Rome’s Piazza Navona, this long, elegant piazza was once an ancient stadium for chariot racing – just like in the film Ben Hur.
You can see the entrance arch still, hidden away at the end of the stadium where taxis and buses rush by.
In time the stone stands fell away, to be replaced centuries later by houses around the open space, themselves replaced by the palaces, the churches and the fountains we see today.
Every night Piazza Navona comes alive. The artists draw up their easels to show off their paintings and prints. The fire-eater draws a circle of fascinated spectators about him, faces taut with the danger of his act. The juggler throws his rings high in the air – so high they seem to disappear into the twilight. Great applause when he deftly catches them and rolls them around his back, to be thrown high again into the sky.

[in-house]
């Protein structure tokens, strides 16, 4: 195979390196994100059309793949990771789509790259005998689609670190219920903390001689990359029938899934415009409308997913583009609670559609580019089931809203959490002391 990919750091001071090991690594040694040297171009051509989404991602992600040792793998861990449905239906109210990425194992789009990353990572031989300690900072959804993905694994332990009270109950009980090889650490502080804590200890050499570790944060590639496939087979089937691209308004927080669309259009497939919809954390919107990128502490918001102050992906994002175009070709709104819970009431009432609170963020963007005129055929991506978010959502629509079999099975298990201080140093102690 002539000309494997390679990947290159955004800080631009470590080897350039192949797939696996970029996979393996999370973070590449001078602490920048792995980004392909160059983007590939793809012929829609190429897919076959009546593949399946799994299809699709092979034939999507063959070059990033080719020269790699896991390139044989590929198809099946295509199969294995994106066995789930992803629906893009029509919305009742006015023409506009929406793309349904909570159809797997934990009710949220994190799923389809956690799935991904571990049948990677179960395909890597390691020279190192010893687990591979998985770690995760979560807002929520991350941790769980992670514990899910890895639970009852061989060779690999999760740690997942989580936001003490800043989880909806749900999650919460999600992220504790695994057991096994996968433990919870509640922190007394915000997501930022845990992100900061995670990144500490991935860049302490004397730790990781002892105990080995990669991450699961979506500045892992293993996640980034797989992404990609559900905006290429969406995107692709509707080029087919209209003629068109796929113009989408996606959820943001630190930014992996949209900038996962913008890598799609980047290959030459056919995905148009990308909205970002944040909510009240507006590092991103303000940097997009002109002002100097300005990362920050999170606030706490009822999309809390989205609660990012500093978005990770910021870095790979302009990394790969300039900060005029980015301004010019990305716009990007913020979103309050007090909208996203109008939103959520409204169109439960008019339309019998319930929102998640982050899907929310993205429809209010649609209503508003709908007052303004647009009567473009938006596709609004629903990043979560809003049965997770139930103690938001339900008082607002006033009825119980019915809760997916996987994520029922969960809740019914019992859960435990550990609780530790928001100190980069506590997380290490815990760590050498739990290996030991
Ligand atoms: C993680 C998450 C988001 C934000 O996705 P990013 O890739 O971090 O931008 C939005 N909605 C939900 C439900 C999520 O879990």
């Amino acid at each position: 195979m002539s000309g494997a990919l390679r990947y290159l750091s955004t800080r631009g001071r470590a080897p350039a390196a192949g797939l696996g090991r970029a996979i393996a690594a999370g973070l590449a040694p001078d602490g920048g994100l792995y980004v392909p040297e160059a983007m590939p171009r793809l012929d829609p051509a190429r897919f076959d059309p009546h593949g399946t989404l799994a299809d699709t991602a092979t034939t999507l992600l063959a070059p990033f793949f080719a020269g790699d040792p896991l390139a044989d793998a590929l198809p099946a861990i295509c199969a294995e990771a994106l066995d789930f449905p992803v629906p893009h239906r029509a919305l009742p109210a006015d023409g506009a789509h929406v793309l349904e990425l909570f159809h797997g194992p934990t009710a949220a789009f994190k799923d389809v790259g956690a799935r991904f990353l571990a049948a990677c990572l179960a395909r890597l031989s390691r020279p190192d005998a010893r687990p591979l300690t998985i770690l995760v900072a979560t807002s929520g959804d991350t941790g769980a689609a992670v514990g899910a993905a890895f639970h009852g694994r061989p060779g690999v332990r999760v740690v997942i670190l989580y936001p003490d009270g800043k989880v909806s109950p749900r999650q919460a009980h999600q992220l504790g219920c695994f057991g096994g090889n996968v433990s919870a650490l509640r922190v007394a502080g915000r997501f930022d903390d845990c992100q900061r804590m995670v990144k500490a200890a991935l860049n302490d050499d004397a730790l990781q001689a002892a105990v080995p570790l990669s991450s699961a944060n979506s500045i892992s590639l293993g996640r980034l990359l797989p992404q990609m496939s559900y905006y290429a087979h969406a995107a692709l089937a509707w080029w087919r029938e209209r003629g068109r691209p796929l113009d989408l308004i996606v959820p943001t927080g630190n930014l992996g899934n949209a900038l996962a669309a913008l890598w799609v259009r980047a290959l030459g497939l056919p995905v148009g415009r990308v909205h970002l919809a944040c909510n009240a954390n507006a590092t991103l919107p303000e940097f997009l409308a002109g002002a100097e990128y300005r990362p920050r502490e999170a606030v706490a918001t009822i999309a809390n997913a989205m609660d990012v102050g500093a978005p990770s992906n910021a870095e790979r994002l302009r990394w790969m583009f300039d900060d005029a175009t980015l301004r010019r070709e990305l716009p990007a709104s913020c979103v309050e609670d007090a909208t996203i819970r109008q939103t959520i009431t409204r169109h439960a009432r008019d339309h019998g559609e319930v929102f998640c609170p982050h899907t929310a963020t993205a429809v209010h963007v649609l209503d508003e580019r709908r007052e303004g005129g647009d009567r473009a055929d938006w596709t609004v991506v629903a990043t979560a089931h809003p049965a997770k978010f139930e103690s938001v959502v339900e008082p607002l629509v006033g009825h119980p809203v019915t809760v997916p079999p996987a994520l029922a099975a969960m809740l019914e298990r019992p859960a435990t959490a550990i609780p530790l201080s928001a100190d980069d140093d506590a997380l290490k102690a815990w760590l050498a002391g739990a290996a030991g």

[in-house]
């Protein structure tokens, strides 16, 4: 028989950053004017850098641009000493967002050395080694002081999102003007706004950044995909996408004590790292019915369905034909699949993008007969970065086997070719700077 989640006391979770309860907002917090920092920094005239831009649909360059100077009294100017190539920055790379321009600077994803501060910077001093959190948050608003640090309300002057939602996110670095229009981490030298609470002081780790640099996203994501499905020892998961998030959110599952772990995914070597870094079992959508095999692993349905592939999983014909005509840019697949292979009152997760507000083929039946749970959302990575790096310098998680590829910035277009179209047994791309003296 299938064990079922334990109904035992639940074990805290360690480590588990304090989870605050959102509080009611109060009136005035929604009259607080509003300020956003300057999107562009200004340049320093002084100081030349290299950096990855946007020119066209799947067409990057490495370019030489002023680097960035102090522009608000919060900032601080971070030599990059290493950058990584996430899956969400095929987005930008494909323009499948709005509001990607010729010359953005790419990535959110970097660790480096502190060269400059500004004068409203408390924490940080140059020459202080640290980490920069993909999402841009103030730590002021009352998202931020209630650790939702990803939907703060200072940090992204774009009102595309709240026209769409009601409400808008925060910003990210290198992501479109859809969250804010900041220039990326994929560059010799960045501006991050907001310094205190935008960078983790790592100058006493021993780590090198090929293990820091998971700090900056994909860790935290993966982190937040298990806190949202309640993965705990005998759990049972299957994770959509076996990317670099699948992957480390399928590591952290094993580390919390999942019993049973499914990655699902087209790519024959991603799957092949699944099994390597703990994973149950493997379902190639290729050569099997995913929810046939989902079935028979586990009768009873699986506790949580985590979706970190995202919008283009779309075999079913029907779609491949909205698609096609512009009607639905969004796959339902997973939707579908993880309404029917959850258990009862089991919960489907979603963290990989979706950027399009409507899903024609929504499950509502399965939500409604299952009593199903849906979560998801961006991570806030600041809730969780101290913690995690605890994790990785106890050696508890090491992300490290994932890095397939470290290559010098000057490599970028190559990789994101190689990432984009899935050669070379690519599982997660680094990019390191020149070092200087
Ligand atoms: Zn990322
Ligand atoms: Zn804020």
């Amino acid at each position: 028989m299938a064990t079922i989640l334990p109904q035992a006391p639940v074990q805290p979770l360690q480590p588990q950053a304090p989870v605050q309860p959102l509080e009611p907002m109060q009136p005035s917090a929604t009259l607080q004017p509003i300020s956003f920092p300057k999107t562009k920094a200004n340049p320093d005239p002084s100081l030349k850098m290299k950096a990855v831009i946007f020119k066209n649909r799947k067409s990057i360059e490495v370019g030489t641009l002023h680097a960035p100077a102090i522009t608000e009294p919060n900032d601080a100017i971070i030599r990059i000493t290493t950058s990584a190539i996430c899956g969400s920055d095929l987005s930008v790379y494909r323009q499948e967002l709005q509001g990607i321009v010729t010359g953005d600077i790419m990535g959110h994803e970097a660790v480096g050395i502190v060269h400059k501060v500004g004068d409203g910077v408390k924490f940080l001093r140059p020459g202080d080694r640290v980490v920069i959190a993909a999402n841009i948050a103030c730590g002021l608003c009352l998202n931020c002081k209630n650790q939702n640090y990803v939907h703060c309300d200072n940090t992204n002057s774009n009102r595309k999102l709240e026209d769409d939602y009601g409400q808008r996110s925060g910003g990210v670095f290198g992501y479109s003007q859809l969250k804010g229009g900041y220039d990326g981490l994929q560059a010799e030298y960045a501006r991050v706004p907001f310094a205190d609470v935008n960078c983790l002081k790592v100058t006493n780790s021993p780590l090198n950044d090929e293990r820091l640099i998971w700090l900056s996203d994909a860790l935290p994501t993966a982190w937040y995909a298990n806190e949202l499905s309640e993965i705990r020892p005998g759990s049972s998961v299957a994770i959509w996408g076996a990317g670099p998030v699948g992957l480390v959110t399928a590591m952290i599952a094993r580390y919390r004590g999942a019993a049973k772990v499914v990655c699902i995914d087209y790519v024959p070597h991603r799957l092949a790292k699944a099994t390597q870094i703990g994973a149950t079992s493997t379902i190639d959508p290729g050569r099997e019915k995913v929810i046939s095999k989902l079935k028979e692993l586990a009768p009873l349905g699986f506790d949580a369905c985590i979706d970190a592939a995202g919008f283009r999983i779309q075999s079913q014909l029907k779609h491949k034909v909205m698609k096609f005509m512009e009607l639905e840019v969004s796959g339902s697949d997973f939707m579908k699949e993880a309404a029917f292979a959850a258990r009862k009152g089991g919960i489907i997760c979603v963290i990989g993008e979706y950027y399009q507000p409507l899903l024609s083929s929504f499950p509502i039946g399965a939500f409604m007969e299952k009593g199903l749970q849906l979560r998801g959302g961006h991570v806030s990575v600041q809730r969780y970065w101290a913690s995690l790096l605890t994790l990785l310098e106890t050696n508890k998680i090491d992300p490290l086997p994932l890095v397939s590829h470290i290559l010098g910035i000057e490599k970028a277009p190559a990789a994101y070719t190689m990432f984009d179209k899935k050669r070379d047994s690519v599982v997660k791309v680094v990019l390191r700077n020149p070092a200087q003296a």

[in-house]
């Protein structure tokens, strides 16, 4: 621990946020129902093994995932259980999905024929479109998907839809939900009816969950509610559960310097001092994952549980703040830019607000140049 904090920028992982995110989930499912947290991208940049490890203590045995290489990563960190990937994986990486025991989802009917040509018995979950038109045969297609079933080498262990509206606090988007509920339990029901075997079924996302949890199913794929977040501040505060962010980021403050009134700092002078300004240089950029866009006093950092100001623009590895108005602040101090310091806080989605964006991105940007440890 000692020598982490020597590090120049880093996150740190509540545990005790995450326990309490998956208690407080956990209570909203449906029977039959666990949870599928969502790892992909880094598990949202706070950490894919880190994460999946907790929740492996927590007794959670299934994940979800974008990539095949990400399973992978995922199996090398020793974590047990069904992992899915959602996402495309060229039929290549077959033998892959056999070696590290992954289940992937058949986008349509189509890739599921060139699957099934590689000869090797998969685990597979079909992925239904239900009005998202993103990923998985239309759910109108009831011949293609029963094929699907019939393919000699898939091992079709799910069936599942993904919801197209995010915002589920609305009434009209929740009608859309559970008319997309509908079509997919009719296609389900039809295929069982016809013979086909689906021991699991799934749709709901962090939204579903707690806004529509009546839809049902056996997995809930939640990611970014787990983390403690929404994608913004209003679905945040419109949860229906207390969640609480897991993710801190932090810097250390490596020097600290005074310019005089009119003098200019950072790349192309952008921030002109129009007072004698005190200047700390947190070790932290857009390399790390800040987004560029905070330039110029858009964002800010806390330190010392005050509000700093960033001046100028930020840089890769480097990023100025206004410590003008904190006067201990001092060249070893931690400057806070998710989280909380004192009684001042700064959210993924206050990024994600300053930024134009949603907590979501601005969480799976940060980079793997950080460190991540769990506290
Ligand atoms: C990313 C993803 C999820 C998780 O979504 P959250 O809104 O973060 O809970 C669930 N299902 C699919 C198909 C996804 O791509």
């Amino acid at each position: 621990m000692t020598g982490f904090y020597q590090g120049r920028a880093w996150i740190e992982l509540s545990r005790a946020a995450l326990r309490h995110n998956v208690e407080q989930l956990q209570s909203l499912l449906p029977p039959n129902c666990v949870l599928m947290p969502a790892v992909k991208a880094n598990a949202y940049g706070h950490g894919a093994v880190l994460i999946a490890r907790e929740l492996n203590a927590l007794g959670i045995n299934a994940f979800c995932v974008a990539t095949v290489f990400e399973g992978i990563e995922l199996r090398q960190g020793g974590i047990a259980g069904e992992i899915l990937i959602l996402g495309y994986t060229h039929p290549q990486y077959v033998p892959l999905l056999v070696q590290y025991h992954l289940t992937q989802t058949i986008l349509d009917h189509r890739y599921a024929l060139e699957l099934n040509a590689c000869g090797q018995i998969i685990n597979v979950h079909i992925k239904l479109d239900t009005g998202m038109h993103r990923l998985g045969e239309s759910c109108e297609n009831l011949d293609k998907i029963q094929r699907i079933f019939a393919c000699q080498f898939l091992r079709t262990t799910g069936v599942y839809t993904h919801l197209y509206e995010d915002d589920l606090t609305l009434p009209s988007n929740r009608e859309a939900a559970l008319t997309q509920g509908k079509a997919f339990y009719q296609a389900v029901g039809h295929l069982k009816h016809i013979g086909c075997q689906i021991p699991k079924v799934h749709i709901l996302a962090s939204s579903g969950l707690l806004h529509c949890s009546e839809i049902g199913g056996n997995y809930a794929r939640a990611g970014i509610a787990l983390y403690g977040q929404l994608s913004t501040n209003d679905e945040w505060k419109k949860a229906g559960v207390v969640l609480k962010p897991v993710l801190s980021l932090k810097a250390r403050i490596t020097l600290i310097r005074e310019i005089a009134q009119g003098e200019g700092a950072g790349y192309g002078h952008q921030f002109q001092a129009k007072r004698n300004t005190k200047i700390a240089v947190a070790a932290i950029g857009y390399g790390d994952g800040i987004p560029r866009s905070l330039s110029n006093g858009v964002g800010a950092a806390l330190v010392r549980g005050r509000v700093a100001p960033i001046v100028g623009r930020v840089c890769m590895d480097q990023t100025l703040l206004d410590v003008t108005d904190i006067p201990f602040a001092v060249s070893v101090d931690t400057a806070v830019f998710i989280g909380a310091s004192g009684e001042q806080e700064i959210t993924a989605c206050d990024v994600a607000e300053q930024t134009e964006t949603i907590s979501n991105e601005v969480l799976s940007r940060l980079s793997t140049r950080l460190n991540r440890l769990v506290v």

A group of students sit on the wall of the central fountain, two guitars and four voices in raucous harmony as they sing a famous Italian pop song. A waiter twists between the chairs like a dancer as he brings one of the Piazza’s famous ice-creams to a couple of Americans, the same place where Gregory Peck once offered Audrey Hepburn an ice cream in the film “Roman Holiday”.
Soft light from the street lanterns illuminates their smiles as they celebrate their Roman holiday. Across the square is the restaurant Julia Roberts ate at in “Eat, Pray, Love”.
Piazza Navona is a place for romance.
Article and Photographs Copyright © Carl Ottersen